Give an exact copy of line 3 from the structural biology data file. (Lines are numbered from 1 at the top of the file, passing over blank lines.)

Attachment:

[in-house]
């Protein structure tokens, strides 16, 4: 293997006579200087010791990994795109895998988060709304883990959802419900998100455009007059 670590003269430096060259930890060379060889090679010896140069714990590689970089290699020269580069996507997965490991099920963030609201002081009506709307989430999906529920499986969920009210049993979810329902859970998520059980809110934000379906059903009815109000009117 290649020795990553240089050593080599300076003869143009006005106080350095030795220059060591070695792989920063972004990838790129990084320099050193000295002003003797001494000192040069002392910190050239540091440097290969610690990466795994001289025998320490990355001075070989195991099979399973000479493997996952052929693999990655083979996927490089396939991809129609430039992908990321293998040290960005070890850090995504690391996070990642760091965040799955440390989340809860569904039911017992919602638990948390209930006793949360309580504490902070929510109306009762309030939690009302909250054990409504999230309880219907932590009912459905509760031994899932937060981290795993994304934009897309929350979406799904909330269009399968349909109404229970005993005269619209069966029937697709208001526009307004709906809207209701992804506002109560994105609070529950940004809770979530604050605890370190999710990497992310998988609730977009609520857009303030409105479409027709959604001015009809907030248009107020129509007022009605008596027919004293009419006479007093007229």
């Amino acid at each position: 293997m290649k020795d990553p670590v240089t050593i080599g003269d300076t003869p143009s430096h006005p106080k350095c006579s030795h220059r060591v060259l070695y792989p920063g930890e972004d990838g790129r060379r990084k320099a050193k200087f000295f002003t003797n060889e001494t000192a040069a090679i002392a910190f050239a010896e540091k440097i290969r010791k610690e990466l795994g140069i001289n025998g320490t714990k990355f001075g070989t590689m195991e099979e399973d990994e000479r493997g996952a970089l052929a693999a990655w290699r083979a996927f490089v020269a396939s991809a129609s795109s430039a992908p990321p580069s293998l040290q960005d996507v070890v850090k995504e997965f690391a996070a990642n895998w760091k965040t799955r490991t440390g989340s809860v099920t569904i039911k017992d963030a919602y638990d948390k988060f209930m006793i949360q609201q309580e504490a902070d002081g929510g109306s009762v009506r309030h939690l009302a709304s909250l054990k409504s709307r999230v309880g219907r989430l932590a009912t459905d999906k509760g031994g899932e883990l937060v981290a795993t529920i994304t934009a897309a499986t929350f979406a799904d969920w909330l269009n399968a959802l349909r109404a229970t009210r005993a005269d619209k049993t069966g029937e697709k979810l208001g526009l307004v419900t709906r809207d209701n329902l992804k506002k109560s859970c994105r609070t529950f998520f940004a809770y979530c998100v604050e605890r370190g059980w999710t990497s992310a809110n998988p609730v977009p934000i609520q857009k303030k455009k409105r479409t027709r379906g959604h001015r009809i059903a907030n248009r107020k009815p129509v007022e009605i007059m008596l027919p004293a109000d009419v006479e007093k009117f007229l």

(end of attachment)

């Amino acid at each position: 293997m290649k020795d990553p670590v240089t050593i080599g003269d300076t003869p143009s430096h006005p106080k350095c006579s030795h220059r060591v060259l070695y792989p920063g930890e972004d990838g790129r060379r990084k320099a050193k200087f000295f002003t003797n060889e001494t000192a040069a090679i002392a910190f050239a010896e540091k440097i290969r010791k610690e990466l795994g140069i001289n025998g320490t714990k990355f001075g070989t590689m195991e099979e399973d990994e000479r493997g996952a970089l052929a693999a990655w290699r083979a996927f490089v020269a396939s991809a129609s795109s430039a992908p990321p580069s293998l040290q960005d996507v070890v850090k995504e997965f690391a996070a990642n895998w760091k965040t799955r490991t440390g989340s809860v099920t569904i039911k017992d963030a919602y638990d948390k988060f209930m006793i949360q609201q309580e504490a902070d002081g929510g109306s009762v009506r309030h939690l009302a709304s909250l054990k409504s709307r999230v309880g219907r989430l932590a009912t459905d999906k509760g031994g899932e883990l937060v981290a795993t529920i994304t934009a897309a499986t929350f979406a799904d969920w909330l269009n399968a959802l349909r109404a229970t009210r005993a005269d619209k049993t069966g029937e697709k979810l208001g526009l307004v419900t709906r809207d209701n329902l992804k506002k109560s859970c994105r609070t529950f998520f940004a809770y979530c998100v604050e605890r370190g059980w999710t990497s992310a809110n998988p609730v977009p934000i609520q857009k303030k455009k409105r479409t027709r379906g959604h001015r009809i059903a907030n248009r107020k009815p129509v007022e009605i007059m008596l027919p004293a109000d009419v006479e007093k009117f007229l």